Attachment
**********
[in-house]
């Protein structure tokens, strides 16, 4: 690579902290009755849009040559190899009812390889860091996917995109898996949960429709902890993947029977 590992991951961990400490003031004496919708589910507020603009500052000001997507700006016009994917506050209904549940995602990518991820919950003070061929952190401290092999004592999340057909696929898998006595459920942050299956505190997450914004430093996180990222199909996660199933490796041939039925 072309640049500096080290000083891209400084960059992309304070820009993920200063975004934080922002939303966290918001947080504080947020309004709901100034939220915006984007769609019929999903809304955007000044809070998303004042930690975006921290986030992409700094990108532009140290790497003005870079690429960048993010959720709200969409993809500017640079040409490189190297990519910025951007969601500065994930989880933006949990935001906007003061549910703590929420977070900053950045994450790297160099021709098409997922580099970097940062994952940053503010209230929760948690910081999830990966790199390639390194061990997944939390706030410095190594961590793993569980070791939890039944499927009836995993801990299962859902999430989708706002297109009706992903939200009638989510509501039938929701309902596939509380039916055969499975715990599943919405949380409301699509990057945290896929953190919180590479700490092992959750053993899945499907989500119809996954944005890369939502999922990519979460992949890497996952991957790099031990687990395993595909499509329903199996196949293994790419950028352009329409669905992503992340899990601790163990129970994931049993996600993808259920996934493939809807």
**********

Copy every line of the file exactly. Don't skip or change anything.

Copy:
[in-house]
């Protein structure tokens, strides 16, 4: 690579902290009755849009040559190899009812390889860091996917995109898996949960429709902890993947029977 590992991951961990400490003031004496919708589910507020603009500052000001997507700006016009994917506050209904549940995602990518991820919950003070061929952190401290092999004592999340057909696929898998006595459920942050299956505190997450914004430093996180990222199909996660199933490796041939039925 072309640049500096080290000083891209400084960059992309304070820009993920200063975004934080922002939303966290918001947080504080947020309004709901100034939220915006984007769609019929999903809304955007000044809070998303004042930690975006921290986030992409700094990108532009140290790497003005870079690429960048993010959720709200969409993809500017640079040409490189190297990519910025951007969601500065994930989880933006949990935001906007003061549910703590929420977070900053950045994450790297160099021709098409997922580099970097940062994952940053503010209230929760948690910081999830990966790199390639390194061990997944939390706030410095190594961590793993569980070791939890039944499927009836995993801990299962859902999430989708706002297109009706992903939200009638989510509501039938929701309902596939509380039916055969499975715990599943919405949380409301699509990057945290896929953190919180590479700490092992959750053993899945499907989500119809996954944005890369939502999922990519979460992949890497996952991957790099031990687990395993595909499509329903199996196949293994790419950028352009329409669905992503992340899990601790163990129970994931049993996600993808259920996934493939809807």